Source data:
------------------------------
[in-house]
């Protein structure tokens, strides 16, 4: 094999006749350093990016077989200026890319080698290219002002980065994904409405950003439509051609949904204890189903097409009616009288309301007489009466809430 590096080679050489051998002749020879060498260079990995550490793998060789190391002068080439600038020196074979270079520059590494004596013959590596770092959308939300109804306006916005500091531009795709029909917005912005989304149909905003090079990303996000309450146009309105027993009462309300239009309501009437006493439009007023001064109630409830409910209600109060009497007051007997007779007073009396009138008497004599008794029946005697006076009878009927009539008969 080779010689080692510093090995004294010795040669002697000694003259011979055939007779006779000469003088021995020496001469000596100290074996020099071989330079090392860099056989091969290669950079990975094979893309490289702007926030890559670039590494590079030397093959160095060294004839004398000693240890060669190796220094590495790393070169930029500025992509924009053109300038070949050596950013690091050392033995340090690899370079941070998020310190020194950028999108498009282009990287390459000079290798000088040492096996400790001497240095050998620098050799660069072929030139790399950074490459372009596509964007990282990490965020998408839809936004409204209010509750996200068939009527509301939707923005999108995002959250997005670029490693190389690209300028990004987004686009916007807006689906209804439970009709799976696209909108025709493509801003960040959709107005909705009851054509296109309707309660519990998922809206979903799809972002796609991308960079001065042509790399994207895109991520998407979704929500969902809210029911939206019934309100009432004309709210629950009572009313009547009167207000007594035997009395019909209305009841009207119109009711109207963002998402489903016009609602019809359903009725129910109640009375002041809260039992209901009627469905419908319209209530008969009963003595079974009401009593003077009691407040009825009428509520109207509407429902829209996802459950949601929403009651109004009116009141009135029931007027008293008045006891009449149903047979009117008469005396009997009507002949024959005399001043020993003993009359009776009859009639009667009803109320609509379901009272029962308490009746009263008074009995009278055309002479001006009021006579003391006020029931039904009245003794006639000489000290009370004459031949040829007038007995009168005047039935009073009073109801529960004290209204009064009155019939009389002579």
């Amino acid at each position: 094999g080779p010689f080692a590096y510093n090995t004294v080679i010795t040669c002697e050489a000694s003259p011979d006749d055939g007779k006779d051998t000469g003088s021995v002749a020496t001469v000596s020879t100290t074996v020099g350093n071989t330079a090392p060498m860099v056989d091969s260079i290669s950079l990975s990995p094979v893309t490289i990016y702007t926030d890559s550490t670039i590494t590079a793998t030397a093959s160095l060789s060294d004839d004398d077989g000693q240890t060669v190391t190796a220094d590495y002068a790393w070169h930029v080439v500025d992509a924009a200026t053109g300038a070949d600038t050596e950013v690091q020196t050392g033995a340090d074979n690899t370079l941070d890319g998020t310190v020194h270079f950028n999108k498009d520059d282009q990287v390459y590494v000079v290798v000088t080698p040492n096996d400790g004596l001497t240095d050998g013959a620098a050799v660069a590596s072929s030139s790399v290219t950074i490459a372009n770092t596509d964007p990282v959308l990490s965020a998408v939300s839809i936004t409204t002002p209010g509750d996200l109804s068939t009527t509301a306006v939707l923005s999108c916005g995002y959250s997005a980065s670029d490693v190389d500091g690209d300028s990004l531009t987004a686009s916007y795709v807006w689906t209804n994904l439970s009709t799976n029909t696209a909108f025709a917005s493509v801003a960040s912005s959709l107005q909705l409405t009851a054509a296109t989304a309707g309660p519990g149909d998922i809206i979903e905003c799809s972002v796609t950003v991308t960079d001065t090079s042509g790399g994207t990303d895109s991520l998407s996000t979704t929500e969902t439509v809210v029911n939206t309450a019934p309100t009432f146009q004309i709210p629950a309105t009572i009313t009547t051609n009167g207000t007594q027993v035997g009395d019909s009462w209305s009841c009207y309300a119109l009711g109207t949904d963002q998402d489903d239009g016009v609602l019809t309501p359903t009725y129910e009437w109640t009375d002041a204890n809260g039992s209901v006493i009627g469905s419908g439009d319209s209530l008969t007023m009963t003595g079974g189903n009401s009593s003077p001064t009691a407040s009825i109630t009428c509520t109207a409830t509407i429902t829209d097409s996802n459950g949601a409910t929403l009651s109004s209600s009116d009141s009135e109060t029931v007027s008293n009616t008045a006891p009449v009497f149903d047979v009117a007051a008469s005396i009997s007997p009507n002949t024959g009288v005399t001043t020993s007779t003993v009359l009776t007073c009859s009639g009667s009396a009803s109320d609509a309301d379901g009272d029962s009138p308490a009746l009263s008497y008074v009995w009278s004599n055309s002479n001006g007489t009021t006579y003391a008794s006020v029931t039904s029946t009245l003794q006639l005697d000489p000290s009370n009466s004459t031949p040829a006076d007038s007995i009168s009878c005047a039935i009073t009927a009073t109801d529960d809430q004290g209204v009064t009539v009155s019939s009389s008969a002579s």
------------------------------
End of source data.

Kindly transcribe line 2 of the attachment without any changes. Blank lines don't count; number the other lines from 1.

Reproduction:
């Protein structure tokens, strides 16, 4: 094999006749350093990016077989200026890319080698290219002002980065994904409405950003439509051609949904204890189903097409009616009288309301007489009466809430 590096080679050489051998002749020879060498260079990995550490793998060789190391002068080439600038020196074979270079520059590494004596013959590596770092959308939300109804306006916005500091531009795709029909917005912005989304149909905003090079990303996000309450146009309105027993009462309300239009309501009437006493439009007023001064109630409830409910209600109060009497007051007997007779007073009396009138008497004599008794029946005697006076009878009927009539008969 080779010689080692510093090995004294010795040669002697000694003259011979055939007779006779000469003088021995020496001469000596100290074996020099071989330079090392860099056989091969290669950079990975094979893309490289702007926030890559670039590494590079030397093959160095060294004839004398000693240890060669190796220094590495790393070169930029500025992509924009053109300038070949050596950013690091050392033995340090690899370079941070998020310190020194950028999108498009282009990287390459000079290798000088040492096996400790001497240095050998620098050799660069072929030139790399950074490459372009596509964007990282990490965020998408839809936004409204209010509750996200068939009527509301939707923005999108995002959250997005670029490693190389690209300028990004987004686009916007807006689906209804439970009709799976696209909108025709493509801003960040959709107005909705009851054509296109309707309660519990998922809206979903799809972002796609991308960079001065042509790399994207895109991520998407979704929500969902809210029911939206019934309100009432004309709210629950009572009313009547009167207000007594035997009395019909209305009841009207119109009711109207963002998402489903016009609602019809359903009725129910109640009375002041809260039992209901009627469905419908319209209530008969009963003595079974009401009593003077009691407040009825009428509520109207509407429902829209996802459950949601929403009651109004009116009141009135029931007027008293008045006891009449149903047979009117008469005396009997009507002949024959005399001043020993003993009359009776009859009639009667009803109320609509379901009272029962308490009746009263008074009995009278055309002479001006009021006579003391006020029931039904009245003794006639000489000290009370004459031949040829007038007995009168005047039935009073009073109801529960004290209204009064009155019939009389002579």